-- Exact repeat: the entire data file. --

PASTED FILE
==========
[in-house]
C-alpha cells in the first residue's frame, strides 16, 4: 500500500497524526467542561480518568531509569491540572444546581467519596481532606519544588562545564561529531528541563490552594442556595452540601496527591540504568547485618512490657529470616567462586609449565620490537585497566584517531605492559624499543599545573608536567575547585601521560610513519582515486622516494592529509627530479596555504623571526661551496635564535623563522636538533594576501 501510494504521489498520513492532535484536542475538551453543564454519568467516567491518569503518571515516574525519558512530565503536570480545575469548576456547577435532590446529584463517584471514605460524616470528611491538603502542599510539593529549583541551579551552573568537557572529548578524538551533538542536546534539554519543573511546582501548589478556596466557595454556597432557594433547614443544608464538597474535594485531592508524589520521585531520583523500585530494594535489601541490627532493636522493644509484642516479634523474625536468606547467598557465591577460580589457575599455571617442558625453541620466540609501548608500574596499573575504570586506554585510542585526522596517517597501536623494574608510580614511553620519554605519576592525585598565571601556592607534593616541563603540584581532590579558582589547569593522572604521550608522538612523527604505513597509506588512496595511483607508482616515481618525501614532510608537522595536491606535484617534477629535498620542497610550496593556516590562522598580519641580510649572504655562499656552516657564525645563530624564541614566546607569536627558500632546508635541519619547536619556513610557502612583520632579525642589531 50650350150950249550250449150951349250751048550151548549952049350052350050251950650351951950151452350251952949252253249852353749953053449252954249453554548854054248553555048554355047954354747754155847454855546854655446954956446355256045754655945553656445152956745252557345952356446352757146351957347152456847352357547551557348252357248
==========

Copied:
[in-house]
C-alpha cells in the first residue's frame, strides 16, 4: 500500500497524526467542561480518568531509569491540572444546581467519596481532606519544588562545564561529531528541563490552594442556595452540601496527591540504568547485618512490657529470616567462586609449565620490537585497566584517531605492559624499543599545573608536567575547585601521560610513519582515486622516494592529509627530479596555504623571526661551496635564535623563522636538533594576501 501510494504521489498520513492532535484536542475538551453543564454519568467516567491518569503518571515516574525519558512530565503536570480545575469548576456547577435532590446529584463517584471514605460524616470528611491538603502542599510539593529549583541551579551552573568537557572529548578524538551533538542536546534539554519543573511546582501548589478556596466557595454556597432557594433547614443544608464538597474535594485531592508524589520521585531520583523500585530494594535489601541490627532493636522493644509484642516479634523474625536468606547467598557465591577460580589457575599455571617442558625453541620466540609501548608500574596499573575504570586506554585510542585526522596517517597501536623494574608510580614511553620519554605519576592525585598565571601556592607534593616541563603540584581532590579558582589547569593522572604521550608522538612523527604505513597509506588512496595511483607508482616515481618525501614532510608537522595536491606535484617534477629535498620542497610550496593556516590562522598580519641580510649572504655562499656552516657564525645563530624564541614566546607569536627558500632546508635541519619547536619556513610557502612583520632579525642589531 50650350150950249550250449150951349250751048550151548549952049350052350050251950650351951950151452350251952949252253249852353749953053449252954249453554548854054248553555048554355047954354747754155847454855546854655446954956446355256045754655945553656445152956745252557345952356446352757146351957347152456847352357547551557348252357248